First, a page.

FUDiabetes

Scuba Diving with Type 1

type-1
#21

They started tightening things up in the mid-'90s. Previously the standards hadn’t been at all rigorous and there wasn’t much or any national cohesion, but then National Geographic and other popular press started sponsoring major technical expeditions like the Wakulla and Huautla caves, and profiling pioneering cave divers like Bill Stone, and suddenly there was a problem of amateurs thinking they could do these extreme dives at a time when there was no formal training. Also there was the 1994(?) death of Ian Rolland, who was diabetic. He had surfaced, but he passed out in shallow water, his rebreather came out and he drowned. It was always assumed he’d passed out because he was low – interesting what @MichaelS says about “feeling disconnected from the diabetes.” So everybody wanted to ensure nothing like that happened again.

That’s exactly how it was done outside the Navy too. Sheck Exley wanted to figure out why so many divers were dying in Florida caves in the '70s and '80s and started analyzing their dives so other divers could learn from the mistakes. In 1986 he wrote (and typed and photocopied and stapled) “Basic Cave Diving: A Blueprint for Survival,” the first safety manual and the foundation for all safety rules that came after.

A wrist computer that talked to a CGM would be very cool.

Class dismissed.

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#22

While underwater? That would be something!

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#23

The sensors should still work, but the big difficulty there is the signal from the sensor transmitter. Water does a number on any of that type of communication, either RF or bluetooth. Which is one of the reasons why submarines use sonar instead of radar. I imagine it would need to be a wired connection.

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#24

The big problem is that water resonates at bluetooth frequencies, making bluetooth useless und
erwater.

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#25

Just for clarification @Breacher the disconnect is a result of the nitrogen narcosis. It hits every diver a little bit differently. It is refereed to as Martini’s Law (for every so many feet below 100 is like drinking one martini.) at 109ft is where I begin to feel the nitrogen narcosis. Beyond 110ft I cannot feel where my blood sugar is at, and makes me wish I had a cgm option. I need to see if a sensor would work in a dry suit. I don’t know what I would do about the reader (I’m currently using the Freestyle Libre system).

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#26

This is fascinating! I (clearly stupidly) assumed that scuba would be a thing somewhat out of the realm of possibilities for T1. Leave it to FUD to clear that up!

I realized also that @TiaG’s description of claustrophobia in relation to diving is an issue for me. We’ve gone on a number of snorkeling trips which I’ve had trouble with the mask and the snorkel and the water. Didn’t know that was a thing for others. :blush:

Also, a friend went last year on a trip across Africa and Asia. She and her boyfriend took a diving course that lasted a week, included pool and boat components, and it sounded like the most dodgy experience ever. I’m fuzzy on the details and location, but she struggled with the equipment and they just laughed it off and told her to do it anyhow. I’m pleased to read stories here about regulations and instructions and how to find a reputable dive shop. I’m sure once you know what you’re doing it seems safe, but her experience made my hair stand on end.

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#27

I feel like this was the type of operation I was exposed to when I was in Australia. It was part of an all-expenses included boat trip, and you had a few hours’ training and then jumped in. It was all open-water, warm, low-depth (like less than 20 feet almost)reef diving so maybe the stakes were pretty low, but the whole process of training and going on the dive took less than a full day. SOOOO UNSAFE.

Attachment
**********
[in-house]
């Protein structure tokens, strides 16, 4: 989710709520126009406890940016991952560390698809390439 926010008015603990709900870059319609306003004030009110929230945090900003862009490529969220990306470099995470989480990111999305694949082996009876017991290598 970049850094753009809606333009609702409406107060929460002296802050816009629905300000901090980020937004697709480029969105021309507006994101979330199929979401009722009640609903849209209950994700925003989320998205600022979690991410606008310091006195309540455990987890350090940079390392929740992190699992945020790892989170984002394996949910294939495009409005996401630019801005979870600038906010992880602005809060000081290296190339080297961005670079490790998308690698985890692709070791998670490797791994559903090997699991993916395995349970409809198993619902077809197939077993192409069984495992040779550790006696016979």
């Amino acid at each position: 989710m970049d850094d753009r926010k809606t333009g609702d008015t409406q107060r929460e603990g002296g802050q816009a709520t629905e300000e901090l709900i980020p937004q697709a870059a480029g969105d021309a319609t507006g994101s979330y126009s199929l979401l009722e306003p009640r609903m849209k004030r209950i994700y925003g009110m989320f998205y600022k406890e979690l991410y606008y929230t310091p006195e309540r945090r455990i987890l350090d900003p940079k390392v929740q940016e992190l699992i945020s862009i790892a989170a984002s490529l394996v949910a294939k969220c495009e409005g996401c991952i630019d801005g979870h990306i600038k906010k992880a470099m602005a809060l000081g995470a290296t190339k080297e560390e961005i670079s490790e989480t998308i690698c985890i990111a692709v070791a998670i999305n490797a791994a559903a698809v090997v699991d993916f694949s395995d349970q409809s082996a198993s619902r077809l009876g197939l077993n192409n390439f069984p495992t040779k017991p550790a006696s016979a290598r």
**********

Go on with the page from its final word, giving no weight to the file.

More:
By contrast, my husband’s scuba training was a several week training course in a pool in the city. To be certified you had to do a dive with a trained person and demonstrate several key safety skills. And the instructor, a 75-year-old man who had been diving for half a century, was extremely wary of risk. I still get spooked when my husband dives but I do believe he’s well trained and he is very meticulous and focused on safety. He did get a burst ear drum one time while doing a wreck dive, but other than that has had no close calls.

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#28

I got both Open Water and Advanced certs during my teenage years, before Type 1. When I went to university it was just too expensive and too much of a hassle when I didn’t have a car. I’ve been thinking that I want to take it up again some time now that have both a full-time job and a car.

I use the Libre and the IP rating of 30 minutes at one meter isn’t cutting it for diving, though I suppose the pressure itself shouldn’t be a problem if I can protect it from the water. I think the cold waters around here are an advantage since I need a dry suit anyway. I’m sure I could do a dive without being able to read the sensor underwater, but I don’t want to break it. Has anyone tried wearing a CGM at scuba depths?

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#29

The IP rating doesn’t give you much confidence that it wouldn’t leak if exposed to water at depth, although a dry suit should remove the water. Wonder if the manufacturer has tested pressure only?

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#30

Here is a link to one report that says it works and contains some detailed info:

One report that the Libre survived, but the adhesive didn’t is quoted below:

Hi everyone, I’m back from the scuba diving holiday in Malta (which was awesome) and I’m gonna report back.

I was wearing a Freestyle Libre Sensor on the first day of diving which involved 2 dives. I had the sensor attached for about 10 days before the dive so I wasn’t that worried if something went wrong with it. I had also covered the sensor with Kinesio tape for some added security.